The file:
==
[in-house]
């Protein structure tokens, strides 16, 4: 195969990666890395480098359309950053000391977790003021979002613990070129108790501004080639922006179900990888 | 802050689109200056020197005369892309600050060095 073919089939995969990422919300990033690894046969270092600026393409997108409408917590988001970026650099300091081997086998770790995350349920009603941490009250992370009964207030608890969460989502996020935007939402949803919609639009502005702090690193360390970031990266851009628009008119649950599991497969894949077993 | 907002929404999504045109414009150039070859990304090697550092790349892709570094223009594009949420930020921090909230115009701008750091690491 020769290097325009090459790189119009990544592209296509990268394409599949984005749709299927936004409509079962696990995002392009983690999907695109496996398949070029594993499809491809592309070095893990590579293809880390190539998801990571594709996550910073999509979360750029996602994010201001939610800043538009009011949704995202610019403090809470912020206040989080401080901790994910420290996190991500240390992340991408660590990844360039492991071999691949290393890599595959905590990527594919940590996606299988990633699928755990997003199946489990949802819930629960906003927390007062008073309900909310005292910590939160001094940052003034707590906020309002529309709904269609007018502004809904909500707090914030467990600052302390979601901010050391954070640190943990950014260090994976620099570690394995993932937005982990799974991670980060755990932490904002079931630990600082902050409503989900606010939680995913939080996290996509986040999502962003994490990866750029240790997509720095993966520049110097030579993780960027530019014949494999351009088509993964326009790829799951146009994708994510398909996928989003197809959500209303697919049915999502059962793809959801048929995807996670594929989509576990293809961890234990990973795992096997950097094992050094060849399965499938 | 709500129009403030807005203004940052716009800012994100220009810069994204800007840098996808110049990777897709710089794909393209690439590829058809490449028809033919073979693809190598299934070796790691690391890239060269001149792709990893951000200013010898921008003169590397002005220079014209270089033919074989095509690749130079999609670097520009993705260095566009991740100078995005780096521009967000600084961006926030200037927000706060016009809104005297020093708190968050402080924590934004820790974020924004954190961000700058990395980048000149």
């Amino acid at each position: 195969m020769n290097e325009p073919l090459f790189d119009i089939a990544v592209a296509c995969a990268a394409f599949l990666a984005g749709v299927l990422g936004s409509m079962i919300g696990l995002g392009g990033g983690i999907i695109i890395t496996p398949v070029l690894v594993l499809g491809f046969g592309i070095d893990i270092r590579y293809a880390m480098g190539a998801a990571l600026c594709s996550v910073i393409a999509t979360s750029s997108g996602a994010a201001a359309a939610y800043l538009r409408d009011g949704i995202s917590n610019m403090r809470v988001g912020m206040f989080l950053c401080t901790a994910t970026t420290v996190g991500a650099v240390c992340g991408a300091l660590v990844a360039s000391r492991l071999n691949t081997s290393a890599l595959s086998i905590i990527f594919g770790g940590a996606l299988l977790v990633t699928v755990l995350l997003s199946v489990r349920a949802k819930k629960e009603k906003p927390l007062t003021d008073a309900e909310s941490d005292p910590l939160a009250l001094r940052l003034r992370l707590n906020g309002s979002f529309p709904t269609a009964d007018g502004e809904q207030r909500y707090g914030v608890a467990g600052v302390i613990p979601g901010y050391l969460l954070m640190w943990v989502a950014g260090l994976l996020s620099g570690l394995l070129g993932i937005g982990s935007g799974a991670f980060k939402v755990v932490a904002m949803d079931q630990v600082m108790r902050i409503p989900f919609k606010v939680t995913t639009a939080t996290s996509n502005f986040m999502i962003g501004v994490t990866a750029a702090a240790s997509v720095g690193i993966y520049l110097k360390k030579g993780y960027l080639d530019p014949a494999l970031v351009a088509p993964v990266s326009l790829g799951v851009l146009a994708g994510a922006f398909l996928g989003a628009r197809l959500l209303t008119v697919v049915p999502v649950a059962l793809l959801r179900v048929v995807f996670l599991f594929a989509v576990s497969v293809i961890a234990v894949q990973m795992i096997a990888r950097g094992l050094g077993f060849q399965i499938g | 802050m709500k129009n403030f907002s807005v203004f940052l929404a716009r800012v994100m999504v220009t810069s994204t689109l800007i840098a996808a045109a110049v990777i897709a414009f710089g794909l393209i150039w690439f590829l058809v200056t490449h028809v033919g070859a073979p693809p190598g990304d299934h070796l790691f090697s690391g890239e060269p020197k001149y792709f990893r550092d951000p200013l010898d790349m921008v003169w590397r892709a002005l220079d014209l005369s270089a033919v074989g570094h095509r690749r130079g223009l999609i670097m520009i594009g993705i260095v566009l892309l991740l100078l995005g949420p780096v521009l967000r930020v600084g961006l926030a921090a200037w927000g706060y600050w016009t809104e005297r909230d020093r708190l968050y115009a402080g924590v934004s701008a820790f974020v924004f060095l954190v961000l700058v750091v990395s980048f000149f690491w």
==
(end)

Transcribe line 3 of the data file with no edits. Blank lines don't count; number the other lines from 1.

């Amino acid at each position: 195969m020769n290097e325009p073919l090459f790189d119009i089939a990544v592209a296509c995969a990268a394409f599949l990666a984005g749709v299927l990422g936004s409509m079962i919300g696990l995002g392009g990033g983690i999907i695109i890395t496996p398949v070029l690894v594993l499809g491809f046969g592309i070095d893990i270092r590579y293809a880390m480098g190539a998801a990571l600026c594709s996550v910073i393409a999509t979360s750029s997108g996602a994010a201001a359309a939610y800043l538009r409408d009011g949704i995202s917590n610019m403090r809470v988001g912020m206040f989080l950053c401080t901790a994910t970026t420290v996190g991500a650099v240390c992340g991408a300091l660590v990844a360039s000391r492991l071999n691949t081997s290393a890599l595959s086998i905590i990527f594919g770790g940590a996606l299988l977790v990633t699928v755990l995350l997003s199946v489990r349920a949802k819930k629960e009603k906003p927390l007062t003021d008073a309900e909310s941490d005292p910590l939160a009250l001094r940052l003034r992370l707590n906020g309002s979002f529309p709904t269609a009964d007018g502004e809904q207030r909500y707090g914030v608890a467990g600052v302390i613990p979601g901010y050391l969460l954070m640190w943990v989502a950014g260090l994976l996020s620099g570690l394995l070129g993932i937005g982990s935007g799974a991670f980060k939402v755990v932490a904002m949803d079931q630990v600082m108790r902050i409503p989900f919609k606010v939680t995913t639009a939080t996290s996509n502005f986040m999502i962003g501004v994490t990866a750029a702090a240790s997509v720095g690193i993966y520049l110097k360390k030579g993780y960027l080639d530019p014949a494999l970031v351009a088509p993964v990266s326009l790829g799951v851009l146009a994708g994510a922006f398909l996928g989003a628009r197809l959500l209303t008119v697919v049915p999502v649950a059962l793809l959801r179900v048929v995807f996670l599991f594929a989509v576990s497969v293809i961890a234990v894949q990973m795992i096997a990888r950097g094992l050094g077993f060849q399965i499938g | 802050m709500k129009n403030f907002s807005v203004f940052l929404a716009r800012v994100m999504v220009t810069s994204t689109l800007i840098a996808a045109a110049v990777i897709a414009f710089g794909l393209i150039w690439f590829l058809v200056t490449h028809v033919g070859a073979p693809p190598g990304d299934h070796l790691f090697s690391g890239e060269p020197k001149y792709f990893r550092d951000p200013l010898d790349m921008v003169w590397r892709a002005l220079d014209l005369s270089a033919v074989g570094h095509r690749r130079g223009l999609i670097m520009i594009g993705i260095v566009l892309l991740l100078l995005g949420p780096v521009l967000r930020v600084g961006l926030a921090a200037w927000g706060y600050w016009t809104e005297r909230d020093r708190l968050y115009a402080g924590v934004s701008a820790f974020v924004f060095l954190v961000l700058v750091v990395s980048f000149f690491w």